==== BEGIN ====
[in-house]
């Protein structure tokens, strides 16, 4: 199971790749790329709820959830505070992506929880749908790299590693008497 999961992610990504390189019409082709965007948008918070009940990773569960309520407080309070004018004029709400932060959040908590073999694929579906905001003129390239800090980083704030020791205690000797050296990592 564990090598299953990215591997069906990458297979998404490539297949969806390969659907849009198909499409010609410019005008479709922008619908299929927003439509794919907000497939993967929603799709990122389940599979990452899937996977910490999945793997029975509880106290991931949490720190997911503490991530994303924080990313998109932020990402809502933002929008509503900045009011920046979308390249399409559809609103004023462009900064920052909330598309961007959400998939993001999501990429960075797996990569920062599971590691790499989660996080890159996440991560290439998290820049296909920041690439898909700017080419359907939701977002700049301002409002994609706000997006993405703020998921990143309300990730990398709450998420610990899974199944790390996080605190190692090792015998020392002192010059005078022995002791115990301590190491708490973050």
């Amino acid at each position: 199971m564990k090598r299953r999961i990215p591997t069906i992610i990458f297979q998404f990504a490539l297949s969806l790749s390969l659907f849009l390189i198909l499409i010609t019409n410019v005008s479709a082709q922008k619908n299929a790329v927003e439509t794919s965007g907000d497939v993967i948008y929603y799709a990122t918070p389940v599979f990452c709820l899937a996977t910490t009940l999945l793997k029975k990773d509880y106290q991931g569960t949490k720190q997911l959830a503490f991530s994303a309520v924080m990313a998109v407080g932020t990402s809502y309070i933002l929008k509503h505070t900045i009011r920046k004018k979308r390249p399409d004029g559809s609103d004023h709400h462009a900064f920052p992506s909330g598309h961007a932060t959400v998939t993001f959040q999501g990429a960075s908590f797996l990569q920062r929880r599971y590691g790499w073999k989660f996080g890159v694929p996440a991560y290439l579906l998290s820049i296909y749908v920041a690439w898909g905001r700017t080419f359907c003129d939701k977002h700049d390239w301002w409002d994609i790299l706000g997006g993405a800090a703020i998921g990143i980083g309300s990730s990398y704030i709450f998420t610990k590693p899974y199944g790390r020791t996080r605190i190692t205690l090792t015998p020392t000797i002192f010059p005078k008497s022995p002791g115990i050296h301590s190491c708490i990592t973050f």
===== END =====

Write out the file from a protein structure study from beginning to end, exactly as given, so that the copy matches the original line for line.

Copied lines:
[in-house]
């Protein structure tokens, strides 16, 4: 199971790749790329709820959830505070992506929880749908790299590693008497 999961992610990504390189019409082709965007948008918070009940990773569960309520407080309070004018004029709400932060959040908590073999694929579906905001003129390239800090980083704030020791205690000797050296990592 564990090598299953990215591997069906990458297979998404490539297949969806390969659907849009198909499409010609410019005008479709922008619908299929927003439509794919907000497939993967929603799709990122389940599979990452899937996977910490999945793997029975509880106290991931949490720190997911503490991530994303924080990313998109932020990402809502933002929008509503900045009011920046979308390249399409559809609103004023462009900064920052909330598309961007959400998939993001999501990429960075797996990569920062599971590691790499989660996080890159996440991560290439998290820049296909920041690439898909700017080419359907939701977002700049301002409002994609706000997006993405703020998921990143309300990730990398709450998420610990899974199944790390996080605190190692090792015998020392002192010059005078022995002791115990301590190491708490973050």
């Amino acid at each position: 199971m564990k090598r299953r999961i990215p591997t069906i992610i990458f297979q998404f990504a490539l297949s969806l790749s390969l659907f849009l390189i198909l499409i010609t019409n410019v005008s479709a082709q922008k619908n299929a790329v927003e439509t794919s965007g907000d497939v993967i948008y929603y799709a990122t918070p389940v599979f990452c709820l899937a996977t910490t009940l999945l793997k029975k990773d509880y106290q991931g569960t949490k720190q997911l959830a503490f991530s994303a309520v924080m990313a998109v407080g932020t990402s809502y309070i933002l929008k509503h505070t900045i009011r920046k004018k979308r390249p399409d004029g559809s609103d004023h709400h462009a900064f920052p992506s909330g598309h961007a932060t959400v998939t993001f959040q999501g990429a960075s908590f797996l990569q920062r929880r599971y590691g790499w073999k989660f996080g890159v694929p996440a991560y290439l579906l998290s820049i296909y749908v920041a690439w898909g905001r700017t080419f359907c003129d939701k977002h700049d390239w301002w409002d994609i790299l706000g997006g993405a800090a703020i998921g990143i980083g309300s990730s990398y704030i709450f998420t610990k590693p899974y199944g790390r020791t996080r605190i190692t205690l090792t015998p020392t000797i002192f010059p005078k008497s022995p002791g115990i050296h301590s190491c708490i990592t973050f």